By Alan Measures, Moog
Quite early in my career I represented HR on a number of business acquisitions. I found it heady, engaging stuff. Deadlines were tight and it was often a very high stakes, high profile game. It’s true that the rest of the team were are times reluctant to have someone from HR involved, but there was always a point – albeit sometimes somewhat belatedly – where they had to admit that they couldn’t get it done without us.
The old school way of doing due diligence was via data rooms – usually gloomy little offices no bigger than a medium size broom cupboard on the target companies premises where binders with critical data would be set out for inspection. There would be no photocopiers, so the challenge was to locate the data you needed, scribble down the required notes, and use the time you were given as effectively as possible. As there might be more than one buyer, you could find yourself jostling alongside other potential suitors, and it wasn’t unusual for folders to be held a little longer than needed, or even strategically misfiled just to make the opposition task more of a challenge. I learned to get there early, have sharp elbows and take my own coffee mug.
Physical data rooms have given way to their virtual equivalents, with print disabled PDF’s the norm, or worse, scratchy scans of original documents. The game is now trying to unravel bizarre document naming conventions, and finding out if there’s any way of hacking round the printing restrictions.
Acquisition success rates still seem slim – estimates vary but at best are thought to be little better than 50/50.
The most common explanation for failure is the distraction and destabilisation that follows any purchase. Much of this gets played out in HR and often in the reward arena. Terms and conditions will differ, jobs and reporting relationships have to be revised, benefits re-brokered. Due diligence often takes place with the current owners or senior managers, and “what’s in it for them” is often an unspoken but critical factor when trying to make progress. The compressed timescales that typify due diligence are often cited as a reason for not anticipating the challenges the implementation phase will present before the deal is signed, but I think this is an opportunity missed.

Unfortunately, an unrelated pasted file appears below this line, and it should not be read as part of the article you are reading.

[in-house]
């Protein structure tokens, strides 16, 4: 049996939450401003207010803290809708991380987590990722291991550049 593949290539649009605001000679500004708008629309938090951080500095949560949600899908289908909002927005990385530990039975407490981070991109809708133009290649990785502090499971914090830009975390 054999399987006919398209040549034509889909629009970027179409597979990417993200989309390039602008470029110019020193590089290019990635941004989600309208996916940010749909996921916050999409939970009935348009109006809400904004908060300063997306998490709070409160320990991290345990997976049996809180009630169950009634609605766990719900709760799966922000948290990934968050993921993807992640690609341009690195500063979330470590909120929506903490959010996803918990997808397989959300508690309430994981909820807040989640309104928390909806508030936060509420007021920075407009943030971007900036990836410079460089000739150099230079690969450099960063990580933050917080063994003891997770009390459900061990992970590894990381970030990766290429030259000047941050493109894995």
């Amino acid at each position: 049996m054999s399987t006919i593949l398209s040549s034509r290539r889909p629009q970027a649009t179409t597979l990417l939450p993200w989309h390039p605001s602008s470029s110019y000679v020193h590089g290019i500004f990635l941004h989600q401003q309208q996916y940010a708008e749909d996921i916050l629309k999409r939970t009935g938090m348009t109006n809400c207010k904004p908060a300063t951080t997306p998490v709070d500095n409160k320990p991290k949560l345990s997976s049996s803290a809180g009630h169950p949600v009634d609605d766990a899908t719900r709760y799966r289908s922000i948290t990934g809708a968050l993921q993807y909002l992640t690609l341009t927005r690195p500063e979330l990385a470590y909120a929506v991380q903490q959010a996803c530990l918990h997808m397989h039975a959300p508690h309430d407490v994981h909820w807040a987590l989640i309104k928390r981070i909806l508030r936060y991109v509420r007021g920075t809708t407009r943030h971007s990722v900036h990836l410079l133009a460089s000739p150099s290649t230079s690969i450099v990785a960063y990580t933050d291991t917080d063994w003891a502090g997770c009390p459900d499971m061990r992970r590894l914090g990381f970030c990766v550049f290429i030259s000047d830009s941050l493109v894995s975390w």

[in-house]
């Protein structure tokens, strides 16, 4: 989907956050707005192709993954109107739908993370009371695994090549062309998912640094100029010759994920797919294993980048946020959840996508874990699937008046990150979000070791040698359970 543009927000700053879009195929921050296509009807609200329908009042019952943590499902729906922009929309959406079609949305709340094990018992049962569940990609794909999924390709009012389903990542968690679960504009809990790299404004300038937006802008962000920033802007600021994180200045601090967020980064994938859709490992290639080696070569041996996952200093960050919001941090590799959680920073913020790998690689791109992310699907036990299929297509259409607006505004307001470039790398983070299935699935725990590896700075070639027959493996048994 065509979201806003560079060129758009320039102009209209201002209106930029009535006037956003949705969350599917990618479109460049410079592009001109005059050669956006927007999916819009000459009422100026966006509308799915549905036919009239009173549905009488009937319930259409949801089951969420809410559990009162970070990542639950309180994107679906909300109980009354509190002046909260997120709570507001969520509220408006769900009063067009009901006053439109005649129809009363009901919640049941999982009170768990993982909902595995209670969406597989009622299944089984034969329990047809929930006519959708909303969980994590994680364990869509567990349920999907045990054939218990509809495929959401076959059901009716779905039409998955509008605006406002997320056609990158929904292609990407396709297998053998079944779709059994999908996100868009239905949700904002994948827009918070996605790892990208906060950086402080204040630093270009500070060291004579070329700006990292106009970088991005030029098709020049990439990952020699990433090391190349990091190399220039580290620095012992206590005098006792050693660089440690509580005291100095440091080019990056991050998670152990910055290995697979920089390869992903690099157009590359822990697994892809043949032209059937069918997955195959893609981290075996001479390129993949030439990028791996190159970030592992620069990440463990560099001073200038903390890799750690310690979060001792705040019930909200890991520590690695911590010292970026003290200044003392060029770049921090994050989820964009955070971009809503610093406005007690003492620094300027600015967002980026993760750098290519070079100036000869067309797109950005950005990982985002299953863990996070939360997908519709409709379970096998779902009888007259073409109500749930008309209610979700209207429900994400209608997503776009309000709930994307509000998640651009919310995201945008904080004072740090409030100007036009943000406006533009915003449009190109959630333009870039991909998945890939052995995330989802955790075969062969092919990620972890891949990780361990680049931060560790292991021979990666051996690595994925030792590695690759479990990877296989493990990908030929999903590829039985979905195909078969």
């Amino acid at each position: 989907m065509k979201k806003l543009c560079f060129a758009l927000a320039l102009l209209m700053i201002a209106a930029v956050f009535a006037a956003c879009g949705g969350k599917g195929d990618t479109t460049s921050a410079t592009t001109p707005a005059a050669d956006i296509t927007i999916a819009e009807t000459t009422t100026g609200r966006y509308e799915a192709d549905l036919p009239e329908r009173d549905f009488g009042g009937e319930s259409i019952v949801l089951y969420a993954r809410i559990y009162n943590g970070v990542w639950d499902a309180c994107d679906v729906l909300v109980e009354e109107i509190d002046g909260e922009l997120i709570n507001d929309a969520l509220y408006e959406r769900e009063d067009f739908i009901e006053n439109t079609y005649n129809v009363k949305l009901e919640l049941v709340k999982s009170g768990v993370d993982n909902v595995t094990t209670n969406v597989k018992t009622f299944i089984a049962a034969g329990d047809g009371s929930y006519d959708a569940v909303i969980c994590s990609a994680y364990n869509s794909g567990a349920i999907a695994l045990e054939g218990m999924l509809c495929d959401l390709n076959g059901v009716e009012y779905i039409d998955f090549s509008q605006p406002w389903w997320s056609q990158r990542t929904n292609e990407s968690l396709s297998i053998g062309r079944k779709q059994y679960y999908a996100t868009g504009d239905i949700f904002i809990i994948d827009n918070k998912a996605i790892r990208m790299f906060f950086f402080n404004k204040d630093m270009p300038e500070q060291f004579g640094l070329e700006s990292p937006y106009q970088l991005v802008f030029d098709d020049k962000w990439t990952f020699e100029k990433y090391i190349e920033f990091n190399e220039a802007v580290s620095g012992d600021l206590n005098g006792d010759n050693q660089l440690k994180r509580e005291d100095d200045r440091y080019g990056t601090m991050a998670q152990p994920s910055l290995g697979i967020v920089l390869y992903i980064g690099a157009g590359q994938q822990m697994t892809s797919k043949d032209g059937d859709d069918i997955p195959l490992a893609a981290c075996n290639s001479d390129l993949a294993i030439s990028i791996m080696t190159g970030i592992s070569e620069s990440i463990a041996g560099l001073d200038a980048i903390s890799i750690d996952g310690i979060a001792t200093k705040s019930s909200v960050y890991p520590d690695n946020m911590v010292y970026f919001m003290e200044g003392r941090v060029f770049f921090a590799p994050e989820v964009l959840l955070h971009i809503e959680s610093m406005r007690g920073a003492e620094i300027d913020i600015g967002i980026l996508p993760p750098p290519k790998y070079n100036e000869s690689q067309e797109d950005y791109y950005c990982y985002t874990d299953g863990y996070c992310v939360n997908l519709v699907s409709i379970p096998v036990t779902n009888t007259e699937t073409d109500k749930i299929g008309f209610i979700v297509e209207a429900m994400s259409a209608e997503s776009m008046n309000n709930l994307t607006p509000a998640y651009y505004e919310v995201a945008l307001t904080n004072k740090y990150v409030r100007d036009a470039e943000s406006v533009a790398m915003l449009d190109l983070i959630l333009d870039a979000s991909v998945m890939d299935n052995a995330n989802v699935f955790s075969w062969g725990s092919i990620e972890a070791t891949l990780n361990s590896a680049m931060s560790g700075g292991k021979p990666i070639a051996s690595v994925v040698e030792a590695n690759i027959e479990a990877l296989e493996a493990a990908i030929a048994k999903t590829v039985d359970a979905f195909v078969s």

As due diligence is usually conducted with key managers in the target company, in the course of discovering things like benefit plans and bonus structures, it’s quite straightforward to start mapping out what the future might look like, and set some expectations for what might change. One of the biggest points here is establishing the fact that there will be change; that post acquisition, they should be prepared for some alterations. I always argue they can expect to be no better / no worse off, but the underlying detail may have changed. The biggest potential payoff from this is that once the deal is signed, it’s possible to avoid the newly acquired company cherry picking the terms that are better than what they had before, whilst setting aside anything they have which is better than their new owners provide. Even worse is the scenario where changes are put in the “too difficult” box, and the acquired company carries on unchanged, creating the dreaded “legacy” arrangements.
In the end it’s always “hurry up and wait”. We won’t know what should change on day 1 of ownership, and we need to take a sensible amount of time to find out what should. But for all that we don’t know, I keep stressing that there will come a point when we do, and even if that 12 or 18 months out, don’t lose sight of the fact that it’s coming.
Thank you for your comments. There may be a short delay in this going live on the blog page as we moderate the comments added to our blogs.
Subscribe to the CIPD Newsletter